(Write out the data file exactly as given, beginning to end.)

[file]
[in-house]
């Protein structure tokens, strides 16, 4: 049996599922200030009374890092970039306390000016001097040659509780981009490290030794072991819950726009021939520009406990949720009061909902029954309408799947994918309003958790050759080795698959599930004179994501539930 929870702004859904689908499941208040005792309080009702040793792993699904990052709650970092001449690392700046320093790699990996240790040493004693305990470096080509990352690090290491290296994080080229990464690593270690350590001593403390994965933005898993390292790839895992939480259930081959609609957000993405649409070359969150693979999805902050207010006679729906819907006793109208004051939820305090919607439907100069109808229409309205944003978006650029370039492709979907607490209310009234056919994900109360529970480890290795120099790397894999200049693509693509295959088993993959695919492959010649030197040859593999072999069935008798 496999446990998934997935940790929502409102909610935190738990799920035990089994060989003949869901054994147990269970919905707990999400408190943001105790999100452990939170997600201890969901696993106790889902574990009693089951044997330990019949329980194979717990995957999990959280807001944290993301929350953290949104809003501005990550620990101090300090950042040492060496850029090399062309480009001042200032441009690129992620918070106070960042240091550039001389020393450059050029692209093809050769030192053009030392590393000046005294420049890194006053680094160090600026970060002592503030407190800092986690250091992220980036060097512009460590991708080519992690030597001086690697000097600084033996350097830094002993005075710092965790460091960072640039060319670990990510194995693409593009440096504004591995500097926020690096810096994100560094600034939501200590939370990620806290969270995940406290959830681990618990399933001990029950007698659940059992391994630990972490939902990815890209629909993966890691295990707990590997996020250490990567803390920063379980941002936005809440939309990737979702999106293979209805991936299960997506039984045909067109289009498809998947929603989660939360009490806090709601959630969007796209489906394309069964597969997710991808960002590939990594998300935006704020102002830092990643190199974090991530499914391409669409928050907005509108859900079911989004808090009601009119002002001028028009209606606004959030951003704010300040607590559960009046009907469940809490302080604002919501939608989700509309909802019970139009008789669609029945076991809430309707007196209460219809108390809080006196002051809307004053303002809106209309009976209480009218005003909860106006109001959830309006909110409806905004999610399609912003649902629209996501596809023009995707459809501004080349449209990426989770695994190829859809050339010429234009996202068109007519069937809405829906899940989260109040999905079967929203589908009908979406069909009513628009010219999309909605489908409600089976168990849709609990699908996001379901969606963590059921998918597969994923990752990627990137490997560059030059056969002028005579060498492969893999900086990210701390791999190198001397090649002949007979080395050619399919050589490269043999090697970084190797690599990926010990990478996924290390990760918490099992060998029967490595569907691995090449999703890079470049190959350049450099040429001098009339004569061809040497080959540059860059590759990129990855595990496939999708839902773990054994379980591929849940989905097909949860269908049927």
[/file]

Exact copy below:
[in-house]
């Protein structure tokens, strides 16, 4: 049996599922200030009374890092970039306390000016001097040659509780981009490290030794072991819950726009021939520009406990949720009061909902029954309408799947994918309003958790050759080795698959599930004179994501539930 929870702004859904689908499941208040005792309080009702040793792993699904990052709650970092001449690392700046320093790699990996240790040493004693305990470096080509990352690090290491290296994080080229990464690593270690350590001593403390994965933005898993390292790839895992939480259930081959609609957000993405649409070359969150693979999805902050207010006679729906819907006793109208004051939820305090919607439907100069109808229409309205944003978006650029370039492709979907607490209310009234056919994900109360529970480890290795120099790397894999200049693509693509295959088993993959695919492959010649030197040859593999072999069935008798 496999446990998934997935940790929502409102909610935190738990799920035990089994060989003949869901054994147990269970919905707990999400408190943001105790999100452990939170997600201890969901696993106790889902574990009693089951044997330990019949329980194979717990995957999990959280807001944290993301929350953290949104809003501005990550620990101090300090950042040492060496850029090399062309480009001042200032441009690129992620918070106070960042240091550039001389020393450059050029692209093809050769030192053009030392590393000046005294420049890194006053680094160090600026970060002592503030407190800092986690250091992220980036060097512009460590991708080519992690030597001086690697000097600084033996350097830094002993005075710092965790460091960072640039060319670990990510194995693409593009440096504004591995500097926020690096810096994100560094600034939501200590939370990620806290969270995940406290959830681990618990399933001990029950007698659940059992391994630990972490939902990815890209629909993966890691295990707990590997996020250490990567803390920063379980941002936005809440939309990737979702999106293979209805991936299960997506039984045909067109289009498809998947929603989660939360009490806090709601959630969007796209489906394309069964597969997710991808960002590939990594998300935006704020102002830092990643190199974090991530499914391409669409928050907005509108859900079911989004808090009601009119002002001028028009209606606004959030951003704010300040607590559960009046009907469940809490302080604002919501939608989700509309909802019970139009008789669609029945076991809430309707007196209460219809108390809080006196002051809307004053303002809106209309009976209480009218005003909860106006109001959830309006909110409806905004999610399609912003649902629209996501596809023009995707459809501004080349449209990426989770695994190829859809050339010429234009996202068109007519069937809405829906899940989260109040999905079967929203589908009908979406069909009513628009010219999309909605489908409600089976168990849709609990699908996001379901969606963590059921998918597969994923990752990627990137490997560059030059056969002028005579060498492969893999900086990210701390791999190198001397090649002949007979080395050619399919050589490269043999090697970084190797690599990926010990990478996924290390990760918490099992060998029967490595569907691995090449999703890079470049190959350049450099040429001098009339004569061809040497080959540059860059590759990129990855595990496939999708839902773990054994379980591929849940989905097909949860269908049927």